Click on the links below for a more detailed summary/article.
The National Transportation Safety Board (NTSB) Recommends Lower Legal Limit to Reduce Alcohol-Impaired Driving Crashes
The National Transportation Safety Board (NTSB) released a 100 page report outlining strategies to eliminate alcohol-impaired driving crashes.
The report makes 19 recommendations calling for stronger laws, swifter enforcement and expanded use of technology. See our blog post discussion here.
Six bills are before the Wisconsin state Legislature that would crack down on drunken driving. (Click on the above article link to access the full Wisconsin State Journal article.) The full text of the bills can be found at: http://legis.wisconsin.gov/Pages/default.aspx
Here is a summary of the bills referenced in the article:
2013 SB 56, 2013 AB 59: Imposes mandatory minimum sentences in OW-causing injury (misdemeanor), OWI-causing substantial bodily harm (Class H felony) and OWI-causing great bodily harm (Class F felony). Exception to the mandatory minimums: Injured party was a passenger and the court concludes a sentence less than the mandatory will be in the best interests of the community and the public will not be harmed.
2013 SB 57, 2013 AB 67: Requires a person charged with an OWI-civil forfeiture to appear in court to plead guilty, no contest or not guilty. Eliminates the ability to pay a ticket to avoid going to court.
2013 SB 58, 2013 AB 68: Makes 1st offense OWI a misdemeanor IF the BAC is 0.15 or greater, subject to fine of $350 - $1,100 and jail of not less than 5 days nor more than 6 months. Also increases the penalties for 2nd offense OWI to a fine of $500 - $1,500, jail of not less than 10 days nor more than 6 months.
2013 SB 59, 2013 AB 70: Imposes mandatory minimum sentence of 10 years confinement in all OWI-causing death cases UNLESS the decedent was a passenger in defendant's car and the court finds the best interests of the community will be served and the public will not be harmed. The court must put its findings in writing.
2013 SB 60, 2013 AB 71: Makes 3rd offense OWI a Class H felony, subject to a fine not less than $600 and jail not less than 45 days; a 4th offense OWI a Class H felony, subject to a fine not less than $600 and jail not less than 60 days. A 4th offense committed within 5 years of a prior is a Class G felony, subject to a fine of not less than $600, jail of not less than 6 months; 7th-9th OWI is a Class F felony, subject to confinement of not less than 3 years; 10th or subsequent OWI is a Class E felony subject to not less than 4 years confinement.
2013 SB 61, 2013 AB 72: Authorizes court ordered vehicle seizure on 3rd & subsequent OWI offenses of the vehicle used in the violation. Forfeiture proceedings are provided in s. 973.076. [NOTE: 2009 Wis Act 100, effective July 1, 2010, eliminated court-ordered vehicle seizure and forfeiture as well as immobilization in favor of requiring installation of ignition interlock devices.]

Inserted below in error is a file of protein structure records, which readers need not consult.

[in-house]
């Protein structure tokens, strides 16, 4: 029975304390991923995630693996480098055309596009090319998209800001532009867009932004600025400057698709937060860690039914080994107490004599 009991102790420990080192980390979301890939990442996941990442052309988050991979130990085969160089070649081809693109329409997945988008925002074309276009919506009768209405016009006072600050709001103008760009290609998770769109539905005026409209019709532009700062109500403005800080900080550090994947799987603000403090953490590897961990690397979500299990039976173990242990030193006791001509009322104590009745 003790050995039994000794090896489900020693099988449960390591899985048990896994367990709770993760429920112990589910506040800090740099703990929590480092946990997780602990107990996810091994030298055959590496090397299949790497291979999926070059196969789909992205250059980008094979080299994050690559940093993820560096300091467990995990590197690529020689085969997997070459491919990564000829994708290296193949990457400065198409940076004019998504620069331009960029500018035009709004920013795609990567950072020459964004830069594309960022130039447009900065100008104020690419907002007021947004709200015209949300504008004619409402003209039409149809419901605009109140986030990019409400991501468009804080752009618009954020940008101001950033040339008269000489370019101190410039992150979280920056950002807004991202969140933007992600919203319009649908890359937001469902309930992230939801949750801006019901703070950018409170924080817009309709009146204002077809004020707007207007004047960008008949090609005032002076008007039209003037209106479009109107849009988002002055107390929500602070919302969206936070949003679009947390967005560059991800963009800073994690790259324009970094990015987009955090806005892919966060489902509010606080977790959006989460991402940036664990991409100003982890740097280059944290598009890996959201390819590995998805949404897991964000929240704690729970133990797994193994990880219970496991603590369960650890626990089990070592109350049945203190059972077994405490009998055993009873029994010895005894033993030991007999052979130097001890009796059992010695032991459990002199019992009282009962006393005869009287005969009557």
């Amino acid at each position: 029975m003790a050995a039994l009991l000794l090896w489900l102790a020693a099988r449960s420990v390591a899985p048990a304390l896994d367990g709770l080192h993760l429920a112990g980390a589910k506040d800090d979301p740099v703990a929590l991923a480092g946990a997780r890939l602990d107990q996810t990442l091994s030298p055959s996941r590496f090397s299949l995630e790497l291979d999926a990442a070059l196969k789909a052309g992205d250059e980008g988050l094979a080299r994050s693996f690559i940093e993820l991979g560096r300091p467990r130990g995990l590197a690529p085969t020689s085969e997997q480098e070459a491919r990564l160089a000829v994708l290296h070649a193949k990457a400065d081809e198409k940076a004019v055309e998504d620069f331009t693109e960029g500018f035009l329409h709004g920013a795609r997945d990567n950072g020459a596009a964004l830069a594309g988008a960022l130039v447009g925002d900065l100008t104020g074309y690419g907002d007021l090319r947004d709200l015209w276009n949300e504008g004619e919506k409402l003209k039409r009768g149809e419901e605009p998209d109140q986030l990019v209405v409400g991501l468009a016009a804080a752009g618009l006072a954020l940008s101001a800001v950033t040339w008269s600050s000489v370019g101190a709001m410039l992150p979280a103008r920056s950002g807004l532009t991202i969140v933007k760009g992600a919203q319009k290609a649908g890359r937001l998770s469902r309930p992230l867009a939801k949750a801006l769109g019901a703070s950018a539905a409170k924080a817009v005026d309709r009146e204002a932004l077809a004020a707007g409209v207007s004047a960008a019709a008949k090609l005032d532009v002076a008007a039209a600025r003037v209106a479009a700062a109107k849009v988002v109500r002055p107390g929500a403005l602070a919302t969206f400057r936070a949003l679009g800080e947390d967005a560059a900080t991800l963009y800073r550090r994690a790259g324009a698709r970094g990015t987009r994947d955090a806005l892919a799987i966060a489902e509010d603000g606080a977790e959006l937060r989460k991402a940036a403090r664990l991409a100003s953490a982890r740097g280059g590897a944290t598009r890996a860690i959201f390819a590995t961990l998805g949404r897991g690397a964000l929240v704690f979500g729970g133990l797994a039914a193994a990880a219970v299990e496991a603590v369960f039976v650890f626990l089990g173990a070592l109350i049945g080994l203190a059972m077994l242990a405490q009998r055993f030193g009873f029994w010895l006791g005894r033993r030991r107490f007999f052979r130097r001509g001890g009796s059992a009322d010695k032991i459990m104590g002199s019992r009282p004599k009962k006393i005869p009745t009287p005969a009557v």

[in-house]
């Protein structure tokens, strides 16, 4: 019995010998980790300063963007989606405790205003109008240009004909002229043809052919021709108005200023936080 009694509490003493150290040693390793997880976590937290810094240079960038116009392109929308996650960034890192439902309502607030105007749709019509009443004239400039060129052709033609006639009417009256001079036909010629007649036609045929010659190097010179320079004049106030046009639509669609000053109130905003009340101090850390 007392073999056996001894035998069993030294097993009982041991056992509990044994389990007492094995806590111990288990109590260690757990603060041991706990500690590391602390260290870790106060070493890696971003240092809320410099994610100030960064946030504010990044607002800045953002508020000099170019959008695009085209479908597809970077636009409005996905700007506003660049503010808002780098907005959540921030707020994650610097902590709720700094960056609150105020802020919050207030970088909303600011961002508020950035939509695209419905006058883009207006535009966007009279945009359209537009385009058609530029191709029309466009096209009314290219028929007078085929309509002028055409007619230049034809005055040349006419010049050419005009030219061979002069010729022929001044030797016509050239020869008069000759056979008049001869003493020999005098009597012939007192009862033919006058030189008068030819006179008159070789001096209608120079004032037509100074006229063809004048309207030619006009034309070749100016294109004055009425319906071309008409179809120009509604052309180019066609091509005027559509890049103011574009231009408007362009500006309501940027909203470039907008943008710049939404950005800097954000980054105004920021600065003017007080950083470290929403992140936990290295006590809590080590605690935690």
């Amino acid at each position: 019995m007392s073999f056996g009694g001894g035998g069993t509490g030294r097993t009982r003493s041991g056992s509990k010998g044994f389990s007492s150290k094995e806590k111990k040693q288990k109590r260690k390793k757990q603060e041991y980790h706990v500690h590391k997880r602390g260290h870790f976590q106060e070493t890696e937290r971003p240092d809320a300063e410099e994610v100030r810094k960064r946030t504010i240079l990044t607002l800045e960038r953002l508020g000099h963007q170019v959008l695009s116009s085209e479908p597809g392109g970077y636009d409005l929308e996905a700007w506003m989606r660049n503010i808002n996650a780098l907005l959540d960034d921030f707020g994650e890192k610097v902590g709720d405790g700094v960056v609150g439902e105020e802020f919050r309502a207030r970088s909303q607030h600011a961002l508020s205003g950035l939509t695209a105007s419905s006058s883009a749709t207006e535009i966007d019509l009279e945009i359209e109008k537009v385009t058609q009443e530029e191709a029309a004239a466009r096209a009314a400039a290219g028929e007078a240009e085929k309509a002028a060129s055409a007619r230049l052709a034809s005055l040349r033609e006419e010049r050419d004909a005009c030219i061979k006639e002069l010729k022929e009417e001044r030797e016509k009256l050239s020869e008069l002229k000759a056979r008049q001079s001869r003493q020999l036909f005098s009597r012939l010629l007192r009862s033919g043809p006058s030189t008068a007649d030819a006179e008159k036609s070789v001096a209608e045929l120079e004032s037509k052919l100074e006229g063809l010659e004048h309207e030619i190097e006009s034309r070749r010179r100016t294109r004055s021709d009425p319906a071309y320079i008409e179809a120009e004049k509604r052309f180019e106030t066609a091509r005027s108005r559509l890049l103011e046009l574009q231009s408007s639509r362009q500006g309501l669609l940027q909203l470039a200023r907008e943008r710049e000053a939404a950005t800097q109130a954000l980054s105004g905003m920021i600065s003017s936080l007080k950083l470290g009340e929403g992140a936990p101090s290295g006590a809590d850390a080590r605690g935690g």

State Senator Alberta Darling (R-River Hills) and Representative Jim Ott (R-Mequon) are proposing a bill that would reduce the level at which a repeat OWI offense becomes a felony from a fourth offense to a third offense. The legislators are also pushing for more standardized sentencing guidelines, including instituting a minimum jail sentence for committing an OWI, and exploring the controversial idea of instituting sobriety checkpoints - mandatory stopping points where police officers would stop drivers to check for signs of intoxication. Previously, efforts in the legislature to reduce the felony level for repeat OWI offenses or institute the sobriety checkpoints have failed. However, with the large number of OWI offenses being committed and public outcry to change the way people perceive their chances of getting caught for drunk driving, these lawmakers are once again raising the issue for debate in the legislature. (click on the above article link to access the full Milwaukee Journal Sentinel article).
The Resource Center on Impaired Driving (RCID) provides a wide range of legal information on impaired driving issues to judges, prosecutors, defense attorneys, law enforcement officers, legislators, educators and other citizens. It also plays an integral role in education and training programs on developments in the alcohol and drug-impaired driving fields. (click on the above link to access the full article on page 6).
The Wisconsin State Council on Alcohol and Other Drug Abuse (SCAODA) has released a new report offering 49 Wisconsin specific recommendations to improve Wisconsin’s alcohol environment. Unlike states where major aspects of alcohol policy are under statewide control, Wisconsin’s reliance on municipal control allows communities to take control and improve their community alcohol environment.
The report is the product of The Alcohol Culture and Environment Workgroup of SCAODA’s Prevention Committee, a multi-disciplinary workgroup. Nina Emerson, Director of the Resource Center on Impaired Driving served on the group which was chaired by Julia Sherman, Coordinator of the Wisconsin Alcohol Policy Project at the Resource Center. Other work group members included community coalition leaders, local elected officials, law enforcement, public health officials and the Wisconsin Departments of Transportation and Health Services.(click on the above article link to access the full ACE Report).
Wisconsin ranks first in percentage of adults who report driving while under the influence of alcohol.
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